Last week, many of you probably raised your eyebrows when former Florida Republican Party Chairman Jim Greer announced that the Florida Republican Party actively engaged in voter suppression efforts. Over the last few years, from Maine to Montana, we have seen a concerted effort by Republican legislatures to make it more difficult to vote.
Of course, Democrats haven’t sat by the sidelines. In New Hampshire, Govenor John Lynch vetoed a voter ID law that would make it more difficult for students at colleges like the University of New Hampshire, Franklin Pierce University, and Dartmouth College to cast their ballot -- a critical voting block in a small but important state. Just an hour or so north of Concord, in Maine, voters overwhelmingly rejected a law that would have eliminated the Pine Tree State’s 30-year-old Same Day Voter registration law.
But while Democrats have stood strong, laws in Ohio and Pennsylvania are poised to make it more difficult for certain groups to vote in (or before) November. Unless voters are actively mobilized to make a stand for the right to vote in this election, we could watch as voter laws become more restrictive over the years to come.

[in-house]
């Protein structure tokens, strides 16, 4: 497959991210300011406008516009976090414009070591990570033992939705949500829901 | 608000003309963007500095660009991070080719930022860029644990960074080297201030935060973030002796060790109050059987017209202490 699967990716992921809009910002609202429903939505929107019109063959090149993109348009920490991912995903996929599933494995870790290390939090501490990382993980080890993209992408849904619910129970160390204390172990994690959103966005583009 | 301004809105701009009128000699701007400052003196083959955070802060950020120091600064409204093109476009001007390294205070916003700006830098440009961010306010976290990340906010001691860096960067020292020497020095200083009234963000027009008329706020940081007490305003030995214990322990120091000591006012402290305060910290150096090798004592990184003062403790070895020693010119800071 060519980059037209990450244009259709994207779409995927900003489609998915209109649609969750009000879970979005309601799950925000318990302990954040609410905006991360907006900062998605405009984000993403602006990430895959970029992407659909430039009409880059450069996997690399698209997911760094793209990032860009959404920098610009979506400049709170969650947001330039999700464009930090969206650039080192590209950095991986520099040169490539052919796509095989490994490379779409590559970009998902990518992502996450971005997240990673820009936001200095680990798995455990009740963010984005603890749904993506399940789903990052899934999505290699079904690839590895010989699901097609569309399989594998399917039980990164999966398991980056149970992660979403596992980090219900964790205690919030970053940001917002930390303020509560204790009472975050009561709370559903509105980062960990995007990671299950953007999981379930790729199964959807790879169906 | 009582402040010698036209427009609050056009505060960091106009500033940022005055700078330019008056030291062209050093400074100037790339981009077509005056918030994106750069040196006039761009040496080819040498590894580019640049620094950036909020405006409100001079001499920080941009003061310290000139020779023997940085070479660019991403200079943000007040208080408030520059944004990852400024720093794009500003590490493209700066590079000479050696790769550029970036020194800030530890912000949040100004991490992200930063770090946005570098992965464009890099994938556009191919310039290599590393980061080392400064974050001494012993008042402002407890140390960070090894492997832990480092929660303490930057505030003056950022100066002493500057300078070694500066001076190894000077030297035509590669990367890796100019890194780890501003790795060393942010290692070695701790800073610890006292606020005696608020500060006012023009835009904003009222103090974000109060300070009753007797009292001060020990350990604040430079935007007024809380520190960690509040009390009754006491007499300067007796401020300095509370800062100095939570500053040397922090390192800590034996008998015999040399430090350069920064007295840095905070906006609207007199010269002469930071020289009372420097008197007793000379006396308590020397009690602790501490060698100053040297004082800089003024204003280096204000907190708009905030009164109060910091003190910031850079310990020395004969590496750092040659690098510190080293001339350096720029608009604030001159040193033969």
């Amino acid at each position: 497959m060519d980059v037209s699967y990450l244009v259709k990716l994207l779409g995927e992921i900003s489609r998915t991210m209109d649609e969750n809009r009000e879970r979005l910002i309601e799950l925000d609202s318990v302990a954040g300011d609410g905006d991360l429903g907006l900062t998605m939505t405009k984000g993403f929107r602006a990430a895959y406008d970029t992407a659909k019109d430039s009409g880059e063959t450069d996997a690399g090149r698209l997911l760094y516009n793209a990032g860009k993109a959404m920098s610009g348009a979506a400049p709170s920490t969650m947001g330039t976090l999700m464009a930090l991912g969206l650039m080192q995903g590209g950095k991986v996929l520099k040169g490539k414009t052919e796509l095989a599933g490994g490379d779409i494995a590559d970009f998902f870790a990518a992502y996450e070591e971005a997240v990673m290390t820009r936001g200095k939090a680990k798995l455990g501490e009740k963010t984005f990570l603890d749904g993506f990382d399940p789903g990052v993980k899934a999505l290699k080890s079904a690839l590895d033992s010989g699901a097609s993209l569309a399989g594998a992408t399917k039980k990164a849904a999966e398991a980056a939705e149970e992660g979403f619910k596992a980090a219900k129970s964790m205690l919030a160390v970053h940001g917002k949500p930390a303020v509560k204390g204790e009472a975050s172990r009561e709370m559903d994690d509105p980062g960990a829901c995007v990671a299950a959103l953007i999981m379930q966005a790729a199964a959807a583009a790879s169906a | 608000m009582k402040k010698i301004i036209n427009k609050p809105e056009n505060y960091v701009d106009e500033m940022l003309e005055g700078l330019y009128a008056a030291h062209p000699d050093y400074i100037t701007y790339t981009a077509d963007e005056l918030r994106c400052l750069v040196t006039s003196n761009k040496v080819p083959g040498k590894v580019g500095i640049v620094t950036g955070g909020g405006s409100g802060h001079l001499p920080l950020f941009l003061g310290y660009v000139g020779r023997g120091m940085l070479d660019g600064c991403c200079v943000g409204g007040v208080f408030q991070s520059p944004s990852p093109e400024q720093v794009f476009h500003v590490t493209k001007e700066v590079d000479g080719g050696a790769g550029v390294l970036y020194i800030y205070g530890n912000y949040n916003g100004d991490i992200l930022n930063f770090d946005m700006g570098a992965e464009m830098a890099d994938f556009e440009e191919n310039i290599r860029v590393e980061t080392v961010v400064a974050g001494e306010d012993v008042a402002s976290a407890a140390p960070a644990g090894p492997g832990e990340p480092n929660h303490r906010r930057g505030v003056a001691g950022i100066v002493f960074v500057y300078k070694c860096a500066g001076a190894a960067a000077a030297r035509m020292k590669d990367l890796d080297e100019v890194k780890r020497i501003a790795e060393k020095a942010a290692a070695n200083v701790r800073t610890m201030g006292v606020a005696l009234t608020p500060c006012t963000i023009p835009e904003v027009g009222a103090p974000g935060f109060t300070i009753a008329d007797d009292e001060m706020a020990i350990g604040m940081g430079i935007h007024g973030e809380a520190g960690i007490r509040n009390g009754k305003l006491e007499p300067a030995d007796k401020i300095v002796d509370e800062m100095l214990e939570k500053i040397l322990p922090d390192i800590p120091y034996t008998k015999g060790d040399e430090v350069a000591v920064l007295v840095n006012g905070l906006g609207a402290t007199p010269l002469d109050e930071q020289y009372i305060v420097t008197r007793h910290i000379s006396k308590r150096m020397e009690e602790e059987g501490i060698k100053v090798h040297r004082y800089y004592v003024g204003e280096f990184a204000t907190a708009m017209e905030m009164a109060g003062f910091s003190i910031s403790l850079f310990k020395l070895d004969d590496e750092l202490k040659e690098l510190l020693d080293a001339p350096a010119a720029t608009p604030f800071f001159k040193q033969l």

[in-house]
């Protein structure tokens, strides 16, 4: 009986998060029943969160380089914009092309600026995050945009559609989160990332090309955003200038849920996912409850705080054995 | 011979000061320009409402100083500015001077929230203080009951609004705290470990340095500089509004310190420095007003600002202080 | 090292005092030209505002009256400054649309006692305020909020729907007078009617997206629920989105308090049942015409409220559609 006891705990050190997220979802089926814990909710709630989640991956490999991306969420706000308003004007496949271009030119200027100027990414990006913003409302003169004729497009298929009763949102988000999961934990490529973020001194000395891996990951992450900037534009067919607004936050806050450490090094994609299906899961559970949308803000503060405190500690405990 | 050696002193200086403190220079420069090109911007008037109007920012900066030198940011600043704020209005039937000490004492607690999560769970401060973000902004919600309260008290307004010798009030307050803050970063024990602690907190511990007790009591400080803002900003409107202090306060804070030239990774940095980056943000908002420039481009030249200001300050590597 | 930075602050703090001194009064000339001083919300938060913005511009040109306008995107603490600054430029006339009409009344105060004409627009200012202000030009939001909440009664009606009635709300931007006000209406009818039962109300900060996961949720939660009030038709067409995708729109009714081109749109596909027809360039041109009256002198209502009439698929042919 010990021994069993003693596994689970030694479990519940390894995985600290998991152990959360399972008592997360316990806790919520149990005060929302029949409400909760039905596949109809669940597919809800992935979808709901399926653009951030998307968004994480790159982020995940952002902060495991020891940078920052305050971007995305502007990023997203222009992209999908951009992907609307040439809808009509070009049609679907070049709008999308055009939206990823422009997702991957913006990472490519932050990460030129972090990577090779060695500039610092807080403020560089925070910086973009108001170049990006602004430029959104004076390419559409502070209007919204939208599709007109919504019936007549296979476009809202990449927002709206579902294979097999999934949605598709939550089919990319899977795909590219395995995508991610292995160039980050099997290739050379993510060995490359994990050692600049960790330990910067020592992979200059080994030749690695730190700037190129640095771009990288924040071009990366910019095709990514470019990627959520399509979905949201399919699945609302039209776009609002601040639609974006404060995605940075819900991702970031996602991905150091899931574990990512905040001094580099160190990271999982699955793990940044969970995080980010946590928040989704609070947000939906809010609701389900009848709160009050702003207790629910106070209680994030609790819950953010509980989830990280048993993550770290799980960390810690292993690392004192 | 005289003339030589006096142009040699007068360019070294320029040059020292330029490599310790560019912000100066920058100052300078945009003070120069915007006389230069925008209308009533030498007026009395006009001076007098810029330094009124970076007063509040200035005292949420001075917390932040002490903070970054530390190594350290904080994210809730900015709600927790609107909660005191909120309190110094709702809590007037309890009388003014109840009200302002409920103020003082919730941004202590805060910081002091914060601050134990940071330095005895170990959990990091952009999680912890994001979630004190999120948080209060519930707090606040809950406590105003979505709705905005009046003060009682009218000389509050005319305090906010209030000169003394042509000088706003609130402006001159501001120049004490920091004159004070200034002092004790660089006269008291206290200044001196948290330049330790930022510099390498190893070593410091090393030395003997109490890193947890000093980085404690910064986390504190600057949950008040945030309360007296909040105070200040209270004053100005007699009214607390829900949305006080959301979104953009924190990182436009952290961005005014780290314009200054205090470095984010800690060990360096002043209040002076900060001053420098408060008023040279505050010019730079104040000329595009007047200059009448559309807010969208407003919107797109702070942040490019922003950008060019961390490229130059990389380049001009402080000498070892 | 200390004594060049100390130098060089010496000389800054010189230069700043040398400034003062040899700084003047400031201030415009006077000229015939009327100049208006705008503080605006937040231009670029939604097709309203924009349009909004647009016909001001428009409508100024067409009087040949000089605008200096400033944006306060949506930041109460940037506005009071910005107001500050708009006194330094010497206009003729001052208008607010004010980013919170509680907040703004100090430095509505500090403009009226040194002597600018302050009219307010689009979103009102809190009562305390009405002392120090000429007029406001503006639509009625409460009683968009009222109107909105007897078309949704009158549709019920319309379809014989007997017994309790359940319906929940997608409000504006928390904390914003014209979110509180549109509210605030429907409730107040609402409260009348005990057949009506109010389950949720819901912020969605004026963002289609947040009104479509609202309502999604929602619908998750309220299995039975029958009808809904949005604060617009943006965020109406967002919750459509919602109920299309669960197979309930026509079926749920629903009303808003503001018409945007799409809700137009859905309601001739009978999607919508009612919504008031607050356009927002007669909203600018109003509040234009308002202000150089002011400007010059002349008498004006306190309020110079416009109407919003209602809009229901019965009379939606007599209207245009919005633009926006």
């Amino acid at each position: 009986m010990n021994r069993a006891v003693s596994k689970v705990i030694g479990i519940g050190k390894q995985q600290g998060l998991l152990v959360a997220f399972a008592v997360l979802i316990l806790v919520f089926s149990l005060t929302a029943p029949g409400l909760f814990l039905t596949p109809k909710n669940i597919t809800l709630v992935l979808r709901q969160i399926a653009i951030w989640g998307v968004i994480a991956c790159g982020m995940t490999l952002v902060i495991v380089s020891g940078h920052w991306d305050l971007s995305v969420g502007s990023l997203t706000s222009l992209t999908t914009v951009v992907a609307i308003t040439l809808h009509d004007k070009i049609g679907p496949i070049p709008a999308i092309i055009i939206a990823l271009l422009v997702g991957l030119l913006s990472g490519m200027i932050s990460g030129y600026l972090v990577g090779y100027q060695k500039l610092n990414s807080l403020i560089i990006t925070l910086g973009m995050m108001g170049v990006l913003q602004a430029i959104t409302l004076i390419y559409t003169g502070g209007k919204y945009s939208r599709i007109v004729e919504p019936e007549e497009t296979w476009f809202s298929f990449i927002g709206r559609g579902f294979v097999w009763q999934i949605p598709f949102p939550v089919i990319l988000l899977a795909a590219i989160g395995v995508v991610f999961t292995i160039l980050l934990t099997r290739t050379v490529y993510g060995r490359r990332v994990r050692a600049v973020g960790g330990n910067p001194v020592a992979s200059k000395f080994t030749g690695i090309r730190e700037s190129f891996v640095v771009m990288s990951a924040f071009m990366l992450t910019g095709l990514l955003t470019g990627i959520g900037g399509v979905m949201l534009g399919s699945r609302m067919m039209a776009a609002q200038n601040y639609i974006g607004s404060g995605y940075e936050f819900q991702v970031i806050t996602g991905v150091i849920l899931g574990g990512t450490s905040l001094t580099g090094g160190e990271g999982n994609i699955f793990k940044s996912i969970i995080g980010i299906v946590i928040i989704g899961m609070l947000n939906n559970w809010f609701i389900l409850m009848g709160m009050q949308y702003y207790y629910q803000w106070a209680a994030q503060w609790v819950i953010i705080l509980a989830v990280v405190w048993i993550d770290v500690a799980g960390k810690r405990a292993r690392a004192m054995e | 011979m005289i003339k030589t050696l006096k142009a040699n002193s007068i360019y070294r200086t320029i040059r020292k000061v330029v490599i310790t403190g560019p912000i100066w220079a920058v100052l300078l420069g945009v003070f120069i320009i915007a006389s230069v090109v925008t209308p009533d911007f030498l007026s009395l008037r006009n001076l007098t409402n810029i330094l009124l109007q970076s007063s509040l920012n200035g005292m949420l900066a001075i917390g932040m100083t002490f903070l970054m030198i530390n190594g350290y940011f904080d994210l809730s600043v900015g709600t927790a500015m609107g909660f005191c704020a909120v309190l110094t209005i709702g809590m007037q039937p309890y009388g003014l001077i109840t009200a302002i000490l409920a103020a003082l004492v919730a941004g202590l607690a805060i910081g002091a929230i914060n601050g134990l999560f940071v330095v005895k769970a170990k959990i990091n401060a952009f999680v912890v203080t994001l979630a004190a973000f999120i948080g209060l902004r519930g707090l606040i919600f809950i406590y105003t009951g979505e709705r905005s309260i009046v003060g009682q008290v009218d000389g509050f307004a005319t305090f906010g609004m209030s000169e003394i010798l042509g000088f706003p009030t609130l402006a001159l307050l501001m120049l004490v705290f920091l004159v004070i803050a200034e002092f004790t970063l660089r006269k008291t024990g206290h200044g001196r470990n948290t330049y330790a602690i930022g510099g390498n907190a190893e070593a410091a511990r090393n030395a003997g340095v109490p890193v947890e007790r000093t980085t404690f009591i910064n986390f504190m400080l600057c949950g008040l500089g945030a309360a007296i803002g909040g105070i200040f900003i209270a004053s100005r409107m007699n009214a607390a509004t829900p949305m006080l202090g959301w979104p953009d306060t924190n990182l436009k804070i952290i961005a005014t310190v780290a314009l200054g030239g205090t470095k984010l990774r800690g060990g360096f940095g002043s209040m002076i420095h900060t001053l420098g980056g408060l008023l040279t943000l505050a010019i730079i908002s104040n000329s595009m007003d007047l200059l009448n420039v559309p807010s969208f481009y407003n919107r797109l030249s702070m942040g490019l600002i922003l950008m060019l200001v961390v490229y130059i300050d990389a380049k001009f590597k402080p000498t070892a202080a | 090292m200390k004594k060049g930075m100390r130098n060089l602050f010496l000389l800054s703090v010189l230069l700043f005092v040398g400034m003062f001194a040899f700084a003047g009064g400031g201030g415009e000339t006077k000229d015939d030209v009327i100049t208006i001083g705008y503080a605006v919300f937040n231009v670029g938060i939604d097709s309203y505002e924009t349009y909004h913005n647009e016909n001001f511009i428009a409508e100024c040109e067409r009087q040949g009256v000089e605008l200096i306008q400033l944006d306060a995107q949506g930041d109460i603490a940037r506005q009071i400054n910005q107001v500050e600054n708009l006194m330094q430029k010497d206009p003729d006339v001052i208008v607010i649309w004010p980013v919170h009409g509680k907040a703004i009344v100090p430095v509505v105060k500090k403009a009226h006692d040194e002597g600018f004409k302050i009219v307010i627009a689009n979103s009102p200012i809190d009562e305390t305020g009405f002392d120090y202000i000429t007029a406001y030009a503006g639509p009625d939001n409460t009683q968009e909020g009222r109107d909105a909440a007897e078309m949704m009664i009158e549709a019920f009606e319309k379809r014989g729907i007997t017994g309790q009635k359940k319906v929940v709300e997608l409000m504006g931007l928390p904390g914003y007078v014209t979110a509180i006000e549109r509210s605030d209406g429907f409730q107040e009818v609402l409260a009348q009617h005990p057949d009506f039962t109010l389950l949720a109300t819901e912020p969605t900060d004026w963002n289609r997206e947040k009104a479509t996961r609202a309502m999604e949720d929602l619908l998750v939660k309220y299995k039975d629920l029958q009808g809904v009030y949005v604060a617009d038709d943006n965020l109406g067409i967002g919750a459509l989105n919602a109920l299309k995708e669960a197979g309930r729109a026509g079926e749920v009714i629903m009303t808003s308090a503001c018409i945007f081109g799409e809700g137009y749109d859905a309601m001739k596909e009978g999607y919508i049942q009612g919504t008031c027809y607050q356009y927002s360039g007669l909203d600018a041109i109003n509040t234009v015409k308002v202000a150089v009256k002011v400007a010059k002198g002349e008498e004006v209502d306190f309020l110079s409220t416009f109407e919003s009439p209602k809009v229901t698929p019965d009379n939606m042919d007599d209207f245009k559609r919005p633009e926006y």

Rock the Vote’s Electionland is a great, nonpartisan, state-by-state guide to voting requirements and important dates. This fall, if you live in one of the states with a restrictive new voter ID law, be sure that you actively inform students and your peers about what they’ll need to vote. While it’s crucial that students know the important differences between the important differences between the major candidates, it’s just as important that we protect the vote for years to come.
College Caucus Secretary-Treasurer
Young Democrats of America